Janna: Yes, there have been some consistent commitments, but this venture into contemporary art spaces also highlighted the importance of being accountable to the people in struggle we have heard from. This point about accountability is crucial given that, in the arts, while listening sessions are more frequent, organizations often move onto the newest theme, newest artist, newest issue or community group, which can curtail the process of acting upon what has been heard.

But how do you really become accountable to what you’ve heard and the people you’ve listened with? That’s quite tricky. When we listen accountably, we start to lose focus on the art or the art world. It gets harder and harder to define what Ultra-red is or what we do as an arts collective that is legible to the contemporary art world because we are more embedded in movements and we’re prioritizing that work. We can spend our limited amount of time either experimenting with listening practices in art spaces or working with listening to build capacities in social justice movements: housing, anti-racism, queer politics—all of which need all of our attention now.

Joon Lynn: Given your commitment to listening and acting with accountability, do you feel as though you can position yourself within the arts? 

Janna: I don’t know. For the first time in two decades, I have the fortune of not relying on the arts or cultural spaces for my income but I don’t really see myself as an academic either, even though that is how I currently support myself. I would rather define my position through social justice commitments. Where I’m drawing my income from changes the inflection of and the time I have available to pursue social movement commitments, but fundamentally the question is how to work on the issues and with the communities I feel committed to and how to be supported to do so. In the case of working in the university, I am also thinking about how new generations of arts workers might approach their work differently, might reinvent their approaches in relation to their social and political commitments.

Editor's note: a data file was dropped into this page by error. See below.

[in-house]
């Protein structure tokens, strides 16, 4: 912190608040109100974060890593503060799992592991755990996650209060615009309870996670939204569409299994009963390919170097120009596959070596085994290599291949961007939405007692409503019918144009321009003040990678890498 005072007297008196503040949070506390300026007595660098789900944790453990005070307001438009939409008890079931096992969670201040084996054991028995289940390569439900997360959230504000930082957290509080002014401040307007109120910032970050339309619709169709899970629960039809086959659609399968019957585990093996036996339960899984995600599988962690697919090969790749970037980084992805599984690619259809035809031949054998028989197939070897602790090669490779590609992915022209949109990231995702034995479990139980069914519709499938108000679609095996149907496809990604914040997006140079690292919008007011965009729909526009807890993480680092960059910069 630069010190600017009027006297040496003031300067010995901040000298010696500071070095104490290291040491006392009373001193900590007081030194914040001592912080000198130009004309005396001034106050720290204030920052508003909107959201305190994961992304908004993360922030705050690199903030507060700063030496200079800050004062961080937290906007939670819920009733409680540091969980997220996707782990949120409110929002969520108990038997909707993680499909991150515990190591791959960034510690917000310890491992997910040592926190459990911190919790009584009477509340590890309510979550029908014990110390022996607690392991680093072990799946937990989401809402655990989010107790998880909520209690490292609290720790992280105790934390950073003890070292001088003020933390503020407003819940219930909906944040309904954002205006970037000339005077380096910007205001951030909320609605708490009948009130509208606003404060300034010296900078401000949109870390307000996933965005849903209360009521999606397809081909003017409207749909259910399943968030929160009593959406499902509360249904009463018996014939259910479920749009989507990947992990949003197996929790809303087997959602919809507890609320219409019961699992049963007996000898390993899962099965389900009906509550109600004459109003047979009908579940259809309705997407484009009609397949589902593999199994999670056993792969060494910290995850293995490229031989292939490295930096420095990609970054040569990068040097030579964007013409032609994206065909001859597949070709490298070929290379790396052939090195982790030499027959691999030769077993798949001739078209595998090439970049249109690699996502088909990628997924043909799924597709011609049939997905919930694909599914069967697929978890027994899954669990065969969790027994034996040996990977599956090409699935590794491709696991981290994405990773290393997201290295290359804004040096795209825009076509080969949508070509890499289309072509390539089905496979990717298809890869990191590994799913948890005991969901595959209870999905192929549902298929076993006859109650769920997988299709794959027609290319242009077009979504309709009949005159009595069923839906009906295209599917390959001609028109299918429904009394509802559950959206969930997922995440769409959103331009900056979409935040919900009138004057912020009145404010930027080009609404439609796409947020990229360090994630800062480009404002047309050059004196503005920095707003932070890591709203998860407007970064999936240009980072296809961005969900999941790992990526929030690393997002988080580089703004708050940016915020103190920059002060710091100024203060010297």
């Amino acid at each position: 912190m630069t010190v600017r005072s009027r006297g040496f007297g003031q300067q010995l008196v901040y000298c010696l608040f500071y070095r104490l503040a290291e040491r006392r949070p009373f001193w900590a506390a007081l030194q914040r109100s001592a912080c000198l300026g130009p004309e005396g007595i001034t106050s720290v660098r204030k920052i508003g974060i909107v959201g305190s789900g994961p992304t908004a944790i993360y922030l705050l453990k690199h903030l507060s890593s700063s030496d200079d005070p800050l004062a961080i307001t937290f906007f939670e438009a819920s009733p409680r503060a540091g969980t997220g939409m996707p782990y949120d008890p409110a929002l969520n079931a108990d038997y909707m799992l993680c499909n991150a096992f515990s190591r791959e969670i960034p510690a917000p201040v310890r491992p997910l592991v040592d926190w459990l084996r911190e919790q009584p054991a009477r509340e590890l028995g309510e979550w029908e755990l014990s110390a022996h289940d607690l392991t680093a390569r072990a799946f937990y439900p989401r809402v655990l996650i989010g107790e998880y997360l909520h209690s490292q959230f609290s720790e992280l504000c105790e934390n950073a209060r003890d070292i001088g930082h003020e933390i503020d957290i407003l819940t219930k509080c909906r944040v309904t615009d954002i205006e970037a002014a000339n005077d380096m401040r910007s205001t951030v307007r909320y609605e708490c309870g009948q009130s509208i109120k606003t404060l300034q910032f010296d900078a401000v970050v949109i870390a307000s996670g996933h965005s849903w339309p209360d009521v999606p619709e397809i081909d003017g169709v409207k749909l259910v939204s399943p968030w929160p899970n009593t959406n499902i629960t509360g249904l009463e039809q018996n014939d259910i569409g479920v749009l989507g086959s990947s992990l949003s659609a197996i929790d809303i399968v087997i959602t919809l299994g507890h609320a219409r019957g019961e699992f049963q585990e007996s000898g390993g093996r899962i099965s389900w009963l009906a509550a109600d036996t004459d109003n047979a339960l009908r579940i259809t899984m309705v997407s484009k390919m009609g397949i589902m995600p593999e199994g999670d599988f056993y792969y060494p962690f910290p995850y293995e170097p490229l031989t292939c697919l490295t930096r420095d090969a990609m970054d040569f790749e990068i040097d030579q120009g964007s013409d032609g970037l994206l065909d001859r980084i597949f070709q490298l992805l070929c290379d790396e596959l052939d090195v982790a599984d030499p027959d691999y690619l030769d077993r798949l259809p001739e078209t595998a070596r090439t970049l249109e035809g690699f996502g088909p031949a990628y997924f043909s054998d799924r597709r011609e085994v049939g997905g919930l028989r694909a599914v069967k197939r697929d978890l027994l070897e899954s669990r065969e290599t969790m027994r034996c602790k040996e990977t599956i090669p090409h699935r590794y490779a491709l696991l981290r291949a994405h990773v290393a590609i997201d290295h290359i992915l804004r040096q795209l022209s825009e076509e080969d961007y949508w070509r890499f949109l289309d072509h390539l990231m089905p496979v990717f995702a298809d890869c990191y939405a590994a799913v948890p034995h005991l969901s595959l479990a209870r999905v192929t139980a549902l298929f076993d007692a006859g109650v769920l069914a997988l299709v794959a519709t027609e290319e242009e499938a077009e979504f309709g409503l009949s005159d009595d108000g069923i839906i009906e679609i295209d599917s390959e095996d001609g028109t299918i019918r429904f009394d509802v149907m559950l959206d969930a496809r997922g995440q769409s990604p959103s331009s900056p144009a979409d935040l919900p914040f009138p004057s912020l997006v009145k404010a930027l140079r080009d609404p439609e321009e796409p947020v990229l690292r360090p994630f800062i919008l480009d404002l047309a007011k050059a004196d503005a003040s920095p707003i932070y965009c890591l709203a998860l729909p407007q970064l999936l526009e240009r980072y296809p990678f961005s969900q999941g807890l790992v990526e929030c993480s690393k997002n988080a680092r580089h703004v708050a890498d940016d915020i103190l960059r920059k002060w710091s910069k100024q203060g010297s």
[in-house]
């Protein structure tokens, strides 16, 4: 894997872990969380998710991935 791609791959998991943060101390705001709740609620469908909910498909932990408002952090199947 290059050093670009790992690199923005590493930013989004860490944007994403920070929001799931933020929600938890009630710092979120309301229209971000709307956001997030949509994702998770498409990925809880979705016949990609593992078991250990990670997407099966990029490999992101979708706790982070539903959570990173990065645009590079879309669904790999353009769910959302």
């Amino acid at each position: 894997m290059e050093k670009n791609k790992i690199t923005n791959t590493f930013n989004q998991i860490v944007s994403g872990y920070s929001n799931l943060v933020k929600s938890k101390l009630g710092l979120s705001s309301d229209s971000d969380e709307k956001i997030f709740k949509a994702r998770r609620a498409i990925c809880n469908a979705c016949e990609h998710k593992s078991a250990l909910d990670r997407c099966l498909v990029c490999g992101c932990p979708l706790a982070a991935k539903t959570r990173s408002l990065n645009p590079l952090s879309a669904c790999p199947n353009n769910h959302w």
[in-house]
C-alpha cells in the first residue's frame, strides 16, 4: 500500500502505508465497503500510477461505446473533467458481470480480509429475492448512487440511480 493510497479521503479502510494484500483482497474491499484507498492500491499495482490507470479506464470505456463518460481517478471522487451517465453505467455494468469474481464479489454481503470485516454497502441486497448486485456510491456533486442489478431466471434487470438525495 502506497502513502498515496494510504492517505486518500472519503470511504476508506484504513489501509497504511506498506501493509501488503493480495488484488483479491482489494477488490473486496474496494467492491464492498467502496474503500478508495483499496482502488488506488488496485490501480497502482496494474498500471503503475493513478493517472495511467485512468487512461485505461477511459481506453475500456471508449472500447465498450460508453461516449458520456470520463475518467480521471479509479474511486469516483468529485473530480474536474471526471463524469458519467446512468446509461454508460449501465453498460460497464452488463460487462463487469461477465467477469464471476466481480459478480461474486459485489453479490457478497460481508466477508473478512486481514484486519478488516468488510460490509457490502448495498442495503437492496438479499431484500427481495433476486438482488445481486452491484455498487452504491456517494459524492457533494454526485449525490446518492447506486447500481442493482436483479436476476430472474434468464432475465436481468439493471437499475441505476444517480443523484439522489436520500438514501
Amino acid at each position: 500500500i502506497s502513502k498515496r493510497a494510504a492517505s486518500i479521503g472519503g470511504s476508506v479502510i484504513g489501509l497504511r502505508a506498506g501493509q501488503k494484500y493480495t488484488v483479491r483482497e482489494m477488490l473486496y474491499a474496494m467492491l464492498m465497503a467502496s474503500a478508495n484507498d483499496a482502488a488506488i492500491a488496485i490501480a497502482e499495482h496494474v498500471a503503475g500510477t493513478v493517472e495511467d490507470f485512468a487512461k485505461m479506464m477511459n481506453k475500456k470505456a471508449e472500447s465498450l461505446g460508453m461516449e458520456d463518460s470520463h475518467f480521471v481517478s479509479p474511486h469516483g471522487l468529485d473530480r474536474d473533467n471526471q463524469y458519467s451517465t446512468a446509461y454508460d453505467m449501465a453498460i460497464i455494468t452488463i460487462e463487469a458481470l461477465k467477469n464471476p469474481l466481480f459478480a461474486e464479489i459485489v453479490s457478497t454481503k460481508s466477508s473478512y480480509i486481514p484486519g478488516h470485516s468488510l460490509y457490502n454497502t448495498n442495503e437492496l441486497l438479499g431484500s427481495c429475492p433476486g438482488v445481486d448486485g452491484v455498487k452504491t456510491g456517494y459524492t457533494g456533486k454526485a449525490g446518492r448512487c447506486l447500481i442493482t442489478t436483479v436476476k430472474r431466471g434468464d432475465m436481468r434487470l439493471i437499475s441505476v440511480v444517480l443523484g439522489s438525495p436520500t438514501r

That said, due to the challenges of making a living in the arts—poor working conditions, the encroachment of neoliberal tendencies that can make certain kinds of work ethically untenable—and the fact that I spent twenty years working in arts organizations, I have had to make a number of shifts that have disabled my capacity to stay in one place and follow through on one set of problematics in a specific geographical context for two decades, like other Ultra-red comrades. This is something I regret, but it has meant that I have worked with a wide range of social movement groups and have also been able to draw resources from cultural institutions to support social movements.

Moving through different social movement spaces has also allowed me to test and try different kinds of organizing practices—bridging, translating, or migrating practices from one struggle to another. I’ve learned a lot about tactics of redistribution and the possibilities and impossibilities within various circumstances.